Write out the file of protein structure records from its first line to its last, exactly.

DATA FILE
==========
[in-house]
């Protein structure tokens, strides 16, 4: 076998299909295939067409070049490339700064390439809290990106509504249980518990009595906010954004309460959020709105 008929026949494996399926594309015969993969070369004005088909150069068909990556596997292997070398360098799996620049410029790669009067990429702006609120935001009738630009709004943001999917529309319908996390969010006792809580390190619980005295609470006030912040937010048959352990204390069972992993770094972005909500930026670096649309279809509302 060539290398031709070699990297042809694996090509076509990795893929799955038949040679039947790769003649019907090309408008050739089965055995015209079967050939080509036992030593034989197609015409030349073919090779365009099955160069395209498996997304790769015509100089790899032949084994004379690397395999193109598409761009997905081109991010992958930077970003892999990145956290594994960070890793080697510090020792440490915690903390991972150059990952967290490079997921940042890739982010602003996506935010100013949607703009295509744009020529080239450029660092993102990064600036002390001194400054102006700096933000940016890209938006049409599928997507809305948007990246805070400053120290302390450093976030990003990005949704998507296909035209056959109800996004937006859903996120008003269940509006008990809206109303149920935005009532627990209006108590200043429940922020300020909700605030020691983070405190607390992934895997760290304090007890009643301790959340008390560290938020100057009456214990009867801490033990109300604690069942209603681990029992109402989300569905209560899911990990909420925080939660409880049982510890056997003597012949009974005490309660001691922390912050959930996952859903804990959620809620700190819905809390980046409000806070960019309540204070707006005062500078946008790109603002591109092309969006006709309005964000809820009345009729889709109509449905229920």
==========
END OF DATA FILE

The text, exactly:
[in-house]
């Protein structure tokens, strides 16, 4: 076998299909295939067409070049490339700064390439809290990106509504249980518990009595906010954004309460959020709105 008929026949494996399926594309015969993969070369004005088909150069068909990556596997292997070398360098799996620049410029790669009067990429702006609120935001009738630009709004943001999917529309319908996390969010006792809580390190619980005295609470006030912040937010048959352990204390069972992993770094972005909500930026670096649309279809509302 060539290398031709070699990297042809694996090509076509990795893929799955038949040679039947790769003649019907090309408008050739089965055995015209079967050939080509036992030593034989197609015409030349073919090779365009099955160069395209498996997304790769015509100089790899032949084994004379690397395999193109598409761009997905081109991010992958930077970003892999990145956290594994960070890793080697510090020792440490915690903390991972150059990952967290490079997921940042890739982010602003996506935010100013949607703009295509744009020529080239450029660092993102990064600036002390001194400054102006700096933000940016890209938006049409599928997507809305948007990246805070400053120290302390450093976030990003990005949704998507296909035209056959109800996004937006859903996120008003269940509006008990809206109303149920935005009532627990209006108590200043429940922020300020909700605030020691983070405190607390992934895997760290304090007890009643301790959340008390560290938020100057009456214990009867801490033990109300604690069942209603681990029992109402989300569905209560899911990990909420925080939660409880049982510890056997003597012949009974005490309660001691922390912050959930996952859903804990959620809620700190819905809390980046409000806070960019309540204070707006005062500078946008790109603002591109092309969006006709309005964000809820009345009729889709109509449905229920």